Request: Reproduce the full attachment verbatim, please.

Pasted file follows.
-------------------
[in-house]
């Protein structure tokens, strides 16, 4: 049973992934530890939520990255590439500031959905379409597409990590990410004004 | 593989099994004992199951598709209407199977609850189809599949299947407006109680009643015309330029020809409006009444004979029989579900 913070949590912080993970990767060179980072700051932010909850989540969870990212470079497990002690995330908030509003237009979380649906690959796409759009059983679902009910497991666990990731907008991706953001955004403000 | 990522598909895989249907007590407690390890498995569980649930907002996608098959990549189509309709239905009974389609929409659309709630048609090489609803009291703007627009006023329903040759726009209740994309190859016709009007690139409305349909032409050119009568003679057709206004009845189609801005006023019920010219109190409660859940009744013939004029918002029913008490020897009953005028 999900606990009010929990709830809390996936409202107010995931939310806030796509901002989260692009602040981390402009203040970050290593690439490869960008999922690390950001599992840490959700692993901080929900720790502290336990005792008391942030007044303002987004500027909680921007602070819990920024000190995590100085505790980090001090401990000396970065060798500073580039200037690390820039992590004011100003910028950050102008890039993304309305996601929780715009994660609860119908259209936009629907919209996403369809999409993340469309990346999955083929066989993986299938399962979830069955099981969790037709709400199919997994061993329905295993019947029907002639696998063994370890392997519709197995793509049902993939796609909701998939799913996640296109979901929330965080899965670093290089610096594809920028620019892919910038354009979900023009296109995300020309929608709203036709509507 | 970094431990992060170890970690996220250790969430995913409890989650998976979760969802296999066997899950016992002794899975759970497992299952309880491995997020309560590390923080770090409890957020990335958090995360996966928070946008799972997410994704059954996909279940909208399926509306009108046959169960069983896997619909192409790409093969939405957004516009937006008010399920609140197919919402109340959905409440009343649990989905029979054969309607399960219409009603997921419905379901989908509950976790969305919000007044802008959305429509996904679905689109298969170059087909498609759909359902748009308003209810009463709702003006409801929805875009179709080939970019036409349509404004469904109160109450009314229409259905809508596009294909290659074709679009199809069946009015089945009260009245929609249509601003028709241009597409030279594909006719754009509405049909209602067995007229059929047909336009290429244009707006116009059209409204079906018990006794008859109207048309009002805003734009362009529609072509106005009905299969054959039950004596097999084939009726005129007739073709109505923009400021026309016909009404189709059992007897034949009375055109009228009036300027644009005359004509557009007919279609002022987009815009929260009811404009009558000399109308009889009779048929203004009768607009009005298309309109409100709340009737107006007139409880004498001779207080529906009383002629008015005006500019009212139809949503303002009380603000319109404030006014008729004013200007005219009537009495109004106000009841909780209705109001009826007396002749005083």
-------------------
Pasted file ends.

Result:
[in-house]
């Protein structure tokens, strides 16, 4: 049973992934530890939520990255590439500031959905379409597409990590990410004004 | 593989099994004992199951598709209407199977609850189809599949299947407006109680009643015309330029020809409006009444004979029989579900 913070949590912080993970990767060179980072700051932010909850989540969870990212470079497990002690995330908030509003237009979380649906690959796409759009059983679902009910497991666990990731907008991706953001955004403000 | 990522598909895989249907007590407690390890498995569980649930907002996608098959990549189509309709239905009974389609929409659309709630048609090489609803009291703007627009006023329903040759726009209740994309190859016709009007690139409305349909032409050119009568003679057709206004009845189609801005006023019920010219109190409660859940009744013939004029918002029913008490020897009953005028 999900606990009010929990709830809390996936409202107010995931939310806030796509901002989260692009602040981390402009203040970050290593690439490869960008999922690390950001599992840490959700692993901080929900720790502290336990005792008391942030007044303002987004500027909680921007602070819990920024000190995590100085505790980090001090401990000396970065060798500073580039200037690390820039992590004011100003910028950050102008890039993304309305996601929780715009994660609860119908259209936009629907919209996403369809999409993340469309990346999955083929066989993986299938399962979830069955099981969790037709709400199919997994061993329905295993019947029907002639696998063994370890392997519709197995793509049902993939796609909701998939799913996640296109979901929330965080899965670093290089610096594809920028620019892919910038354009979900023009296109995300020309929608709203036709509507 | 970094431990992060170890970690996220250790969430995913409890989650998976979760969802296999066997899950016992002794899975759970497992299952309880491995997020309560590390923080770090409890957020990335958090995360996966928070946008799972997410994704059954996909279940909208399926509306009108046959169960069983896997619909192409790409093969939405957004516009937006008010399920609140197919919402109340959905409440009343649990989905029979054969309607399960219409009603997921419905379901989908509950976790969305919000007044802008959305429509996904679905689109298969170059087909498609759909359902748009308003209810009463709702003006409801929805875009179709080939970019036409349509404004469904109160109450009314229409259905809508596009294909290659074709679009199809069946009015089945009260009245929609249509601003028709241009597409030279594909006719754009509405049909209602067995007229059929047909336009290429244009707006116009059209409204079906018990006794008859109207048309009002805003734009362009529609072509106005009905299969054959039950004596097999084939009726005129007739073709109505923009400021026309016909009404189709059992007897034949009375055109009228009036300027644009005359004509557009007919279609002022987009815009929260009811404009009558000399109308009889009779048929203004009768607009009005298309309109409100709340009737107006007139409880004498001779207080529906009383002629008015005006500019009212139809949503303002009380603000319109404030006014008729004013200007005219009537009495109004106000009841909780209705109001009826007396002749005083």